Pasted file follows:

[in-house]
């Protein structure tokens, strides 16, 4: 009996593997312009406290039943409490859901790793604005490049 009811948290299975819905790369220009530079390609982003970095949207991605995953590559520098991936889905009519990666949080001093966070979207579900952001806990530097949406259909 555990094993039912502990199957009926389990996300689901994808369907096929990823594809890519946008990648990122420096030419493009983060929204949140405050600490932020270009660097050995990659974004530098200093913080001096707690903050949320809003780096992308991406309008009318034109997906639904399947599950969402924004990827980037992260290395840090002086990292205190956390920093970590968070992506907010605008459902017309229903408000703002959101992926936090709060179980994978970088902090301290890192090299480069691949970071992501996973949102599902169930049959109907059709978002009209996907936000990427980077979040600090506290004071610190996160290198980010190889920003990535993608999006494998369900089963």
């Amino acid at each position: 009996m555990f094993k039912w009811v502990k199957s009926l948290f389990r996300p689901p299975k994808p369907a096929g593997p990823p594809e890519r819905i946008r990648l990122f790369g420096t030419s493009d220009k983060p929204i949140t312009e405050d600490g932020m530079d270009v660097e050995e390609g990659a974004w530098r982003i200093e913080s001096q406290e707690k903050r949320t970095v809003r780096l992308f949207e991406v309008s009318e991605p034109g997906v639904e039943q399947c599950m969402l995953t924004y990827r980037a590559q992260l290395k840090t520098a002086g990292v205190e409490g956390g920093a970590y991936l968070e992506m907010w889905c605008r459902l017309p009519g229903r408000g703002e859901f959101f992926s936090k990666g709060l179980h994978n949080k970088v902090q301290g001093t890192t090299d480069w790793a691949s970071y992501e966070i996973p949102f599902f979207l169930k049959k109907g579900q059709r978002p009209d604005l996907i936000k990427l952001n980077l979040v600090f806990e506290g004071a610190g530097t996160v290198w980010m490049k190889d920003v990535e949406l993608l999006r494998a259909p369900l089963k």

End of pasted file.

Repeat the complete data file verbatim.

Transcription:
[in-house]
């Protein structure tokens, strides 16, 4: 009996593997312009406290039943409490859901790793604005490049 009811948290299975819905790369220009530079390609982003970095949207991605995953590559520098991936889905009519990666949080001093966070979207579900952001806990530097949406259909 555990094993039912502990199957009926389990996300689901994808369907096929990823594809890519946008990648990122420096030419493009983060929204949140405050600490932020270009660097050995990659974004530098200093913080001096707690903050949320809003780096992308991406309008009318034109997906639904399947599950969402924004990827980037992260290395840090002086990292205190956390920093970590968070992506907010605008459902017309229903408000703002959101992926936090709060179980994978970088902090301290890192090299480069691949970071992501996973949102599902169930049959109907059709978002009209996907936000990427980077979040600090506290004071610190996160290198980010190889920003990535993608999006494998369900089963």
């Amino acid at each position: 009996m555990f094993k039912w009811v502990k199957s009926l948290f389990r996300p689901p299975k994808p369907a096929g593997p990823p594809e890519r819905i946008r990648l990122f790369g420096t030419s493009d220009k983060p929204i949140t312009e405050d600490g932020m530079d270009v660097e050995e390609g990659a974004w530098r982003i200093e913080s001096q406290e707690k903050r949320t970095v809003r780096l992308f949207e991406v309008s009318e991605p034109g997906v639904e039943q399947c599950m969402l995953t924004y990827r980037a590559q992260l290395k840090t520098a002086g990292v205190e409490g956390g920093a970590y991936l968070e992506m907010w889905c605008r459902l017309p009519g229903r408000g703002e859901f959101f992926s936090k990666g709060l179980h994978n949080k970088v902090q301290g001093t890192t090299d480069w790793a691949s970071y992501e966070i996973p949102f599902f979207l169930k049959k109907g579900q059709r978002p009209d604005l996907i936000k990427l952001n980077l979040v600090f806990e506290g004071a610190g530097t996160v290198w980010m490049k190889d920003v990535e949406l993608l999006r494998a259909p369900l089963k």